Cloud formation depends on a number of factors, including atmospheric temperature and the amount of water vapour in the air, but we might be able to add another influence to the mix: cosmic rays beaming down through space.
New research suggests these rays are capable of seeding clouds with their radiation bursts, affecting weather conditions and even climate change in the long term.
Scientists from the Technical University of Denmark (the Danmarks Tekniske Universitet or DTU) suggest that their experiments show varying radiation from the Sun and other supernovae could lead to variations on our weather - but not everyone is convinced.
"Finally we have the last piece of the puzzle explaining how particles from space affect climate on Earth," says lead researcher Henrik Svensmark.
"It gives an understanding of how changes caused by Solar activity or by supernova activity can change climate."
The clouds in our skies develop from cloud condensation nuclei: that is, water vapour condensing on what are called aerosols - such as small bits of dust, ice, and salt in the atmosphere. This happens when the amount of water vapour and temperature conditions are just right.
Then we have the cosmic rays, high energy radiation made from protons and the nuclei of elements including hydrogen and helium. These rays barrel through our entire Universe, ejected by the Sun and other stellar objects.
We know that when cosmic rays hit Earth's atmosphere, they produce a shower of electrically charged "secondary" particles or ions.
What Svensmark and his colleagues are proposing is that these ions add extra material to the aerosols, ultimately forming bigger clouds, and impacting cloud cover and the temperature at ground level.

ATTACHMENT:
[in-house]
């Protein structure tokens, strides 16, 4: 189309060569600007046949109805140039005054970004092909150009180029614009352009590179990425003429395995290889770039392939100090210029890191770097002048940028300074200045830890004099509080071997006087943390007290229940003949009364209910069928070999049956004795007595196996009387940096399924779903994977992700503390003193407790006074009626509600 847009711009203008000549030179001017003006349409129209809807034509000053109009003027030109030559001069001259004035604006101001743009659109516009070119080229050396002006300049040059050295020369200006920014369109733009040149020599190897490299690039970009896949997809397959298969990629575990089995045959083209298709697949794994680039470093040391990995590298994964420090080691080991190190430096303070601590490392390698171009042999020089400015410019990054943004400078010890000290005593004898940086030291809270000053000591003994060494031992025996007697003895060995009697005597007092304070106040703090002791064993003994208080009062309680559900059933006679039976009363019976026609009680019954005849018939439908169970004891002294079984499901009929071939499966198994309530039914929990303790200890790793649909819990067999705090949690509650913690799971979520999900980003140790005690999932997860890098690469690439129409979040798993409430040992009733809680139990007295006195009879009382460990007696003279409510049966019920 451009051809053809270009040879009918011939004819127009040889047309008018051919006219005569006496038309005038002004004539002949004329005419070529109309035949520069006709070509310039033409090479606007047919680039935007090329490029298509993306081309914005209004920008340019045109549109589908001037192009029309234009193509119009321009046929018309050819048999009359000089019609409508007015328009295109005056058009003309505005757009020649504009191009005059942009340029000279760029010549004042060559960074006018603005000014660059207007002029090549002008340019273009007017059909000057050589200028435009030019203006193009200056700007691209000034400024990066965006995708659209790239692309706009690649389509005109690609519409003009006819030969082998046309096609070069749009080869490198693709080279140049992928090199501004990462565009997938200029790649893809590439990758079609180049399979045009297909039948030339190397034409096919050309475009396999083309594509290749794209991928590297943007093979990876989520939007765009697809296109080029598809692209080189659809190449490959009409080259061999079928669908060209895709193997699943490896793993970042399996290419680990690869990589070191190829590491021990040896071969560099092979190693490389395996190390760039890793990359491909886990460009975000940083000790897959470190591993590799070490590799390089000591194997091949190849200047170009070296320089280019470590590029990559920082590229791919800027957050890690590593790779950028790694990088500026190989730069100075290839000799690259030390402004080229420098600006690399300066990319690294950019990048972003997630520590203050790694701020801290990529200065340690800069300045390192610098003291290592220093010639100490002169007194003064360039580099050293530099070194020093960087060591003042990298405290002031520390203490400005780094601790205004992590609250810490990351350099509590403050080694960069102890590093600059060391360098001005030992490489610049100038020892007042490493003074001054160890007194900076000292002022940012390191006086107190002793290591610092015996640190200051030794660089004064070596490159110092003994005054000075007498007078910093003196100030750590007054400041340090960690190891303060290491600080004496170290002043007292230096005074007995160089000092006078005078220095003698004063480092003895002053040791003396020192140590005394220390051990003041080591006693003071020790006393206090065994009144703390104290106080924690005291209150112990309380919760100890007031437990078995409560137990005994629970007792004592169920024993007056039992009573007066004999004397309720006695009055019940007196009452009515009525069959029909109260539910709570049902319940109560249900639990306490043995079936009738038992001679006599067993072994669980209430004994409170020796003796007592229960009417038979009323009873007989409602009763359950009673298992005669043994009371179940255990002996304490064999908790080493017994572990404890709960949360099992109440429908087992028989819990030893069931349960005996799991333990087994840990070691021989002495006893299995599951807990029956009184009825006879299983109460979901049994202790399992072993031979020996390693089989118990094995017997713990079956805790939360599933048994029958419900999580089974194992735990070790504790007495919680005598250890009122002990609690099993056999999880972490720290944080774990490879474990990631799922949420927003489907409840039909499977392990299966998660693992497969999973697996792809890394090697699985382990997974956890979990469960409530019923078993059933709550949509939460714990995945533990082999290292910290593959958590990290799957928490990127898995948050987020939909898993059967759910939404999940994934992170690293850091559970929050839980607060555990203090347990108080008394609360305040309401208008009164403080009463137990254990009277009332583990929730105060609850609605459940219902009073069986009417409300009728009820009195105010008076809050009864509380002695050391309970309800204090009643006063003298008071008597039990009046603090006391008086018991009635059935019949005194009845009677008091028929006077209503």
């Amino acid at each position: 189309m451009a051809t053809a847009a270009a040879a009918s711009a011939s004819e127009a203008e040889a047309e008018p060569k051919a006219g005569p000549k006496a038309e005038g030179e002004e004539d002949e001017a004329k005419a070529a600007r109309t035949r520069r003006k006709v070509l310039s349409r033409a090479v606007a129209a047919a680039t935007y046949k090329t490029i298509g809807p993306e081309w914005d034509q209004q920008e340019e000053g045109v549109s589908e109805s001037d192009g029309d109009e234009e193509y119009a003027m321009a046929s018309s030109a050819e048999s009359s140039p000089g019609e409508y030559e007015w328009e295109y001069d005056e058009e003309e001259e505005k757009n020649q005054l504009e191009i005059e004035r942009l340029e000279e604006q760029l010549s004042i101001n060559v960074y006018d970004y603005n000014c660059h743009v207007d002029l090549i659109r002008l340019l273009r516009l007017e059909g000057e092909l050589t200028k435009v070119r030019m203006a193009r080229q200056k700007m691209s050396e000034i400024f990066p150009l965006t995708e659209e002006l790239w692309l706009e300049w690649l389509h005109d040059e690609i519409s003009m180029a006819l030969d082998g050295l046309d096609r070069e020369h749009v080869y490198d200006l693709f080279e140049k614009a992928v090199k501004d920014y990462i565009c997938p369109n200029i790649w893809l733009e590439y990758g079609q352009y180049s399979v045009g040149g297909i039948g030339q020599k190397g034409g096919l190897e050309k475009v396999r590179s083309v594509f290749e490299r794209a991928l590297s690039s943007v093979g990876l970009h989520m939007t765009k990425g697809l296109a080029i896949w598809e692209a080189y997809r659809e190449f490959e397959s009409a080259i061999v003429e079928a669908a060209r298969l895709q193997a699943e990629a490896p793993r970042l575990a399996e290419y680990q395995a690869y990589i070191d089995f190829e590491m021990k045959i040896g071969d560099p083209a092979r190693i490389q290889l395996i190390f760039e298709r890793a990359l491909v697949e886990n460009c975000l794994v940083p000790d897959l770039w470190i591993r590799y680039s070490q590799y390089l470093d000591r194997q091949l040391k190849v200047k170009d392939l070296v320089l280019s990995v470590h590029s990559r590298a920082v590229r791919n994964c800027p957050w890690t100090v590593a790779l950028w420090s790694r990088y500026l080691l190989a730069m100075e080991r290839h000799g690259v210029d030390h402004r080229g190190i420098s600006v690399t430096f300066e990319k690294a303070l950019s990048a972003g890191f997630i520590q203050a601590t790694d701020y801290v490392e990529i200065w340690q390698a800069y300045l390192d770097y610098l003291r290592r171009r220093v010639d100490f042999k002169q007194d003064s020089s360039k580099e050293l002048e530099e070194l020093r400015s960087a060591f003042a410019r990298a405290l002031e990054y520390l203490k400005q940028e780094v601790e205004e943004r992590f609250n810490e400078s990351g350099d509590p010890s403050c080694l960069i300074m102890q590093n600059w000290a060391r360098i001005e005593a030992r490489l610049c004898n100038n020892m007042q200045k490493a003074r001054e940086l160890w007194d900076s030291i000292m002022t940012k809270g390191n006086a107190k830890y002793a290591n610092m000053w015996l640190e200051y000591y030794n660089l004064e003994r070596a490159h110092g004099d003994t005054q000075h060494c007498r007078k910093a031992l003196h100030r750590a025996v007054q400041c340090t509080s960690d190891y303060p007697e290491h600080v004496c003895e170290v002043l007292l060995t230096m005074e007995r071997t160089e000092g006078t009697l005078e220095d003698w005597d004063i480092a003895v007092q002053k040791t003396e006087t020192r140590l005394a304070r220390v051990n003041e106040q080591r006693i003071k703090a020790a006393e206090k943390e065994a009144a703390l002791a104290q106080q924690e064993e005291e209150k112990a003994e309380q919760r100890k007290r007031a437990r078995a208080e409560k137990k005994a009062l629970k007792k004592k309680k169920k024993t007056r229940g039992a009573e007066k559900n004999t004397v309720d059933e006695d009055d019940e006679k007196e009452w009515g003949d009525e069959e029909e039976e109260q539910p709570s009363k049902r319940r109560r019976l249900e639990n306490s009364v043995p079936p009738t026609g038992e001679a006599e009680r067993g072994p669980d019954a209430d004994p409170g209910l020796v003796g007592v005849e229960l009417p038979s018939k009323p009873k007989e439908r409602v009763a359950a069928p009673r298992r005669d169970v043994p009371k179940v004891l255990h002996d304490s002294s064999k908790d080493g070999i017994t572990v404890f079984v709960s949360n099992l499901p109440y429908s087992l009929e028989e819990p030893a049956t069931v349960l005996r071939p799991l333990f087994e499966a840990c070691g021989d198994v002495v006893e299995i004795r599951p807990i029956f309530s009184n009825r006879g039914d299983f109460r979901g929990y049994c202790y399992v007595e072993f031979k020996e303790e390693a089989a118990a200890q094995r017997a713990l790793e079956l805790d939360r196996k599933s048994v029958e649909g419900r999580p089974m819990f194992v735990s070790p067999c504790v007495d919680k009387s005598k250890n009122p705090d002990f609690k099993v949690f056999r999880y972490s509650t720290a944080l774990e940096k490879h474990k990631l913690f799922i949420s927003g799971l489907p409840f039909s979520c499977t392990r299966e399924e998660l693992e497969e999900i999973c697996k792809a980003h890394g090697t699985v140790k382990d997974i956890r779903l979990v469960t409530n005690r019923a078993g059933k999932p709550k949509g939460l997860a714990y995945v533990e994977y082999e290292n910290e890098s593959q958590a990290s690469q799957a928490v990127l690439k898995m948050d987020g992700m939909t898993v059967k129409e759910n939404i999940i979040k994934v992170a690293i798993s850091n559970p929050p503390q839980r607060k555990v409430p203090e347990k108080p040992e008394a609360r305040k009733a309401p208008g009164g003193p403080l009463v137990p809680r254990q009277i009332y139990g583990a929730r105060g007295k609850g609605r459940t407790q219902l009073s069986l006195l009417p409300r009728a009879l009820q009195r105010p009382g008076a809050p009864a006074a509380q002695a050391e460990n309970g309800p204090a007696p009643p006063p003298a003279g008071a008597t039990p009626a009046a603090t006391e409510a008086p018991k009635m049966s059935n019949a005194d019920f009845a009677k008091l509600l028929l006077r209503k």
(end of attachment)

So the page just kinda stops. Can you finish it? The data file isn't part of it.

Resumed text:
To test this, they rigged up a test chamber that was 8 cubic meters (about 283 cubic feet) in size. They were able to get more small clouds to form from aerosols when passing electrically charged particles through the chamber.
The researchers also produced computer models to back up their hypothesis that extra cosmic ray activity could produce more low clouds, eventually cooling Earth's surface.
Based on their experiments and modelling, the team estimates that between 5-50 percent of aerosol growth rate could be down to ions – that's based on two years of testing in the chamber with over 3,100 hours' worth of data samples in total.
Big shifts in cosmic ray activity, like exploding supernovae, could even cause enough of a difference to shift the temperature on our planet, the team suggests.
However, the researchers themselves do admit that parts of their hypothesis are "speculative" – there are a lot of factors at play in cloud formation, and it's impossible for a cloud chamber in a lab to properly model the Earth's atmosphere.
While the findings suggest that cosmic rays could play at least some part in cloud formation, claims about effects on climate change must be weighed up against the evidence we have for the effect of greenhouse gases and other factors down here on the planet.
"Of itself, this is an interesting and plausible result, and if it stands up to more detailed scrutiny it may prove an important contribution to aerosol microphysics," says atmospheric scientist Hamish Gordon, from the University of Leeds in the UK.
"However, it is very far from 'the last piece of the puzzle explaining how particles from space affect climate on Earth'."
Recent research carried out at CERN by Gordon and others suggests that particles released by human beings and trees are likely to be much more influential in terms of affecting cloud cover than showers of particles from space.
"In the climate of the last few thousand years, [cosmic rays] can make no appreciable difference to overall cloud-seeding particle concentrations in the atmosphere or to temperature," Gordon told Ryan F. Mandelbaum at Gizmodo.
Whatever's happening above our heads – and we're still only part of the way through understanding it all – the idea that cosmic ray activity can add to the build up of clouds is going to be worth investigating in the future.
"The theory of ion-induced condensation should be incorporated into global aerosol models, to fully test the atmospheric implications," conclude the researchers.
The findings have been published in Nature Communications.